The study recognized that there is a frequent relapse of symptoms and this can bring a fear of death to the patient. But the researchers concluded that a positive attitude about death as a fact and a blessing from God did a number of things. It helped patients come to terms with the disease, overcome fear and create peace. All of these things helped the patients to cope with the disease and become thankful for every moment that they lived.
So how does one gain this influence of spirituality that will help you manage heart failure? Of course, the only experience I have is my own. It would be great if I could tell you that spirituality is something that just comes naturally and you can do it on your own. Maybe some people can. But I need reinforcement. So far, my method has not failed me yet!
For me, it starts with finding a faith community that you can join. I know this is very critical for me. How do I know this? Because even though I grew up in a wonderful faith community, I moved to another state for my first job after college. There were a number of years where I just could not find a place of worship that was a good fit for me. I stopped going to church, and looking back, I can see the negative impact on my life.
Once I moved back to the area where my childhood church was located, I felt at peace and I could almost hear my spirit sighing with relief. I find it best if I can attend something each week and I encourage other heart failure patients to do the same - be it the weekly worship service, or a bible study, or some other event that your church or temple or mosque holds on a regular basis. This is because you will need the constant reinforcement of God being within your community and your life, working for good. I find that the fatigue from heart failure limits when I can attend things. Night is just bad – after taking heart medicines all day and maneuvering through a full day with a less effective heart, I’m pretty much toast at night. Happily, there are plenty of other options.
It has also helped me to be involved in an activity where I regularly read, analyze and even write about scriptures. It started with being an elder at my church. I would have to come up with prayers for the communion service. I would find ideas for the prayers by studying the schedule of bible verses that pertain to the week's worship service.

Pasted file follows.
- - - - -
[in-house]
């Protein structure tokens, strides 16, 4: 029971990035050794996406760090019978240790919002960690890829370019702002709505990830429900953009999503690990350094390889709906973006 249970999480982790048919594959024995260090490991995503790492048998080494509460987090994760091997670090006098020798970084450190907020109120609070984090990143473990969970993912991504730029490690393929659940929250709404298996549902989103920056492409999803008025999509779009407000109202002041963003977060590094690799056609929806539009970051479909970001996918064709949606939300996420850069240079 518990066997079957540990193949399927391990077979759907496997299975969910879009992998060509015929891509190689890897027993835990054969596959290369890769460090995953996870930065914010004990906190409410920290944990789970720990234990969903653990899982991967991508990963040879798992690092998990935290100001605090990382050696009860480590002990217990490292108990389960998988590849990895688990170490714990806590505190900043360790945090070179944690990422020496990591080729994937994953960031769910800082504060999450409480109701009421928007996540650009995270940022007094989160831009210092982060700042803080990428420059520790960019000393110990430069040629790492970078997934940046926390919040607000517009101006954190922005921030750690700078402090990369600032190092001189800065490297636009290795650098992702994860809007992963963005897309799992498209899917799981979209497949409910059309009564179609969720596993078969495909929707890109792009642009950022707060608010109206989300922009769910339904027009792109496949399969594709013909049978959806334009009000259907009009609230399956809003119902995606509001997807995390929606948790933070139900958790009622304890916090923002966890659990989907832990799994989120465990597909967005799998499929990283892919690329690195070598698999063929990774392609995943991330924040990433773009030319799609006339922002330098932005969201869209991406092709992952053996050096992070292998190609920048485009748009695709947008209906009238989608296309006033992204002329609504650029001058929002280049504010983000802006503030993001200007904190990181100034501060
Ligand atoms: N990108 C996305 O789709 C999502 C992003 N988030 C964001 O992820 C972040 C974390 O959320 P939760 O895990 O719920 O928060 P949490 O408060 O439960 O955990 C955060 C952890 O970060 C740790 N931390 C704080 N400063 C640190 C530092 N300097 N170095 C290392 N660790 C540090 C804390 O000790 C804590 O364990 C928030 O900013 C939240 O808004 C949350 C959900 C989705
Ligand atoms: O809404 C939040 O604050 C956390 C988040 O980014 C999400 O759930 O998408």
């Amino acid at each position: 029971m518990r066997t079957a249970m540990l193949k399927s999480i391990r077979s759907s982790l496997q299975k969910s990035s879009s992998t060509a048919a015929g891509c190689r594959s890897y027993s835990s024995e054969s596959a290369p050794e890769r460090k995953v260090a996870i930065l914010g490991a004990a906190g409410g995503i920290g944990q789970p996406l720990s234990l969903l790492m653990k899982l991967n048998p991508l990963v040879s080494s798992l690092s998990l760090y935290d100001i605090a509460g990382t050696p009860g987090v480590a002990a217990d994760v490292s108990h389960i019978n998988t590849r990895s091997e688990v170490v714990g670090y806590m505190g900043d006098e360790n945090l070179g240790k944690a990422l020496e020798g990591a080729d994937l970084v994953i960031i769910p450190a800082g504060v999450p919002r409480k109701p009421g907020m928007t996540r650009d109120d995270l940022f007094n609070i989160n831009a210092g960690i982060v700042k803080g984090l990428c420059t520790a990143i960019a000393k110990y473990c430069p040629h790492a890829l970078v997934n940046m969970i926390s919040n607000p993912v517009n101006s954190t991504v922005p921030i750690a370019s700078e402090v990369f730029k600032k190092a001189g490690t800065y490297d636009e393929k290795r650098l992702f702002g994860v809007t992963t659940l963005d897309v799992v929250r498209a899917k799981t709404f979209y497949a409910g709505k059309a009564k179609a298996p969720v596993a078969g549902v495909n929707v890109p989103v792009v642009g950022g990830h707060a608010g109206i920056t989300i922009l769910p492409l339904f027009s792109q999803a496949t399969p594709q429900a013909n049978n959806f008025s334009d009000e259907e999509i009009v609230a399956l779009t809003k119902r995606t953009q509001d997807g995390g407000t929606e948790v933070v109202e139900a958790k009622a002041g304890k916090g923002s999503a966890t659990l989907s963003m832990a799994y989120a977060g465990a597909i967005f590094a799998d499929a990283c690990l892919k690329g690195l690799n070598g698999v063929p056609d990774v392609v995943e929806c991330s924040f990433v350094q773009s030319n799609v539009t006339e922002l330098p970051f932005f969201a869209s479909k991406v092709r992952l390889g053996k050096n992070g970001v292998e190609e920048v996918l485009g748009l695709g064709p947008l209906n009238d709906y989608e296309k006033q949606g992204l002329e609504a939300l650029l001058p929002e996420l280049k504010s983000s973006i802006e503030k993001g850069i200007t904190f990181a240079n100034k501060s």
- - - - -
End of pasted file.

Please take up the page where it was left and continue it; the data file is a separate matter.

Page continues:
My elder term ended several years ago. But I continue to write and analyze scripture, participating in exercises such as preparing advent devotionals for my church. As you know if you read this blog, I have also analyzed some scriptures in previous posts.
Another activity that builds my spirituality and my understanding of God is to be a member of a group that studies the Bible and religious matters. At our church there are many opportunities such as Adult Sunday School, or book study groups for events such as advent or Lent. I find that getting together as a group and discussing our views on the study materials and on religion in general increase my understanding of God and the Bible. I learn something new each and every class, and often it is from my fellow students just as much as it is from the author of the class materials. It is just another way of increasing my understanding of faith, and making it relevant to my life and my challenges.
So I will conclude by saying that following doctors’ orders is of course important to your heart failure treatment plan. But following the road to God, no matter which religion’s path you take, is critical. It helps you to develop a heart and a soul that will enrich humankind. Plus it makes your life with heart failure as well as your approach to leaving this earth much more manageable and peaceful. but even if you have no chronic condition, having faith just puts everything that is going on in your life into a much clearer perspective.
Melanie discovered that she had heart failure in 2013. Since that time, she has been learning how to live with the condition, and how to achieve balance and personal growth.